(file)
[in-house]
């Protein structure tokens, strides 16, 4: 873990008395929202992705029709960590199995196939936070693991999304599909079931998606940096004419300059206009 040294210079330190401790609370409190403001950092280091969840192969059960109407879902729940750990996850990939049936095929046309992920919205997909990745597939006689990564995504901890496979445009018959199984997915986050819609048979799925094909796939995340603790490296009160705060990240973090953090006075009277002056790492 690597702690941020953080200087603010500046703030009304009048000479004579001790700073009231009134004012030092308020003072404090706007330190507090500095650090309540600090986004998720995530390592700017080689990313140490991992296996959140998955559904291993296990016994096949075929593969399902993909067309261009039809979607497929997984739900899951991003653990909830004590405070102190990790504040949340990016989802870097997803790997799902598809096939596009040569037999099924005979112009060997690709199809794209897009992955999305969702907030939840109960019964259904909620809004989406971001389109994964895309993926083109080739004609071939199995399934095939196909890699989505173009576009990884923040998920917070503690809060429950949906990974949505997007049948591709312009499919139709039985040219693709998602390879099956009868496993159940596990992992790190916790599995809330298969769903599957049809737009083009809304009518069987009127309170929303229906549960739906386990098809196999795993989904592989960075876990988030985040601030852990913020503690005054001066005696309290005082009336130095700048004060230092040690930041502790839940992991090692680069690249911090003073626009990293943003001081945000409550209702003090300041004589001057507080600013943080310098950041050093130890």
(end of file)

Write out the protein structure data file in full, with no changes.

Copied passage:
[in-house]
């Protein structure tokens, strides 16, 4: 873990008395929202992705029709960590199995196939936070693991999304599909079931998606940096004419300059206009 040294210079330190401790609370409190403001950092280091969840192969059960109407879902729940750990996850990939049936095929046309992920919205997909990745597939006689990564995504901890496979445009018959199984997915986050819609048979799925094909796939995340603790490296009160705060990240973090953090006075009277002056790492 690597702690941020953080200087603010500046703030009304009048000479004579001790700073009231009134004012030092308020003072404090706007330190507090500095650090309540600090986004998720995530390592700017080689990313140490991992296996959140998955559904291993296990016994096949075929593969399902993909067309261009039809979607497929997984739900899951991003653990909830004590405070102190990790504040949340990016989802870097997803790997799902598809096939596009040569037999099924005979112009060997690709199809794209897009992955999305969702907030939840109960019964259904909620809004989406971001389109994964895309993926083109080739004609071939199995399934095939196909890699989505173009576009990884923040998920917070503690809060429950949906990974949505997007049948591709312009499919139709039985040219693709998602390879099956009868496993159940596990992992790190916790599995809330298969769903599957049809737009083009809304009518069987009127309170929303229906549960739906386990098809196999795993989904592989960075876990988030985040601030852990913020503690005054001066005696309290005082009336130095700048004060230092040690930041502790839940992991090692680069690249911090003073626009990293943003001081945000409550209702003090300041004589001057507080600013943080310098950041050093130890």